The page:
Nearly all of Ann Rule's earlier books are terrific. Another one of Ann's great reads is Everything She Ever Wanted which is another one about a murderous woman.
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Old 03-20-2013, 07:30 AM
 
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Originally Posted by I_Love_LI_but View Post
The Ultimate Evil by Maury Terry. It's about David Berkowitz, the Son of Sam.

Be sure to get the paperback version which includes some updated information.
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Old 03-20-2013, 09:10 AM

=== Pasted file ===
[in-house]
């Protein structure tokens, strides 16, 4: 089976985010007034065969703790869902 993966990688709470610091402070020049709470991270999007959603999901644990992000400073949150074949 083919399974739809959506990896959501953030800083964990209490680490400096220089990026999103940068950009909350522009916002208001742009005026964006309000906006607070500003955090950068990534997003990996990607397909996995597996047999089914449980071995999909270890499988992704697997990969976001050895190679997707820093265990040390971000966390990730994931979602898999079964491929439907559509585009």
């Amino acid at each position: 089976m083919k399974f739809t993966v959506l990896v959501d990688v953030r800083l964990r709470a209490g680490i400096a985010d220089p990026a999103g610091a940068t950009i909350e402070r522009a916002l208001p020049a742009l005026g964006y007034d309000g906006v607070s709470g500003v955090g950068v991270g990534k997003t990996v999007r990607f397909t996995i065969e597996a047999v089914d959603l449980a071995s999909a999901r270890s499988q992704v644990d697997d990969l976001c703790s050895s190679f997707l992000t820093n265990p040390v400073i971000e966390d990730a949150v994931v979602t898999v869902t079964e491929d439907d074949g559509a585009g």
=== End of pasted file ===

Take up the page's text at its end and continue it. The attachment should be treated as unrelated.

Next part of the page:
Location: Columbus, Indiana
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The Stranger Beside Meby Ann Rule was so creepy. There were so many things Ted Bundy did that seemed so normal, yet he was killing all these women. Really makes you think about people. The fact that it's true crime makes it really scary.
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Old 03-20-2013, 09:23 AM
 
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The scariest book I've ever read was written by Terry Maury...."Ultimate Evil" It is the book that started me reading true crime back in the early 80's. I scared the you know what outta me...primarily because I live in the upper Midwest where lots of the story took place. I've read Anne Rule books almost faithfully since the 80's. I'd like to hear from others some more good authors names.

P.S. Speaking of Anne Rule....Anyone know what has happened to the subject of this book...Small Sacrifices – Ann Rule Is this mother still in prison??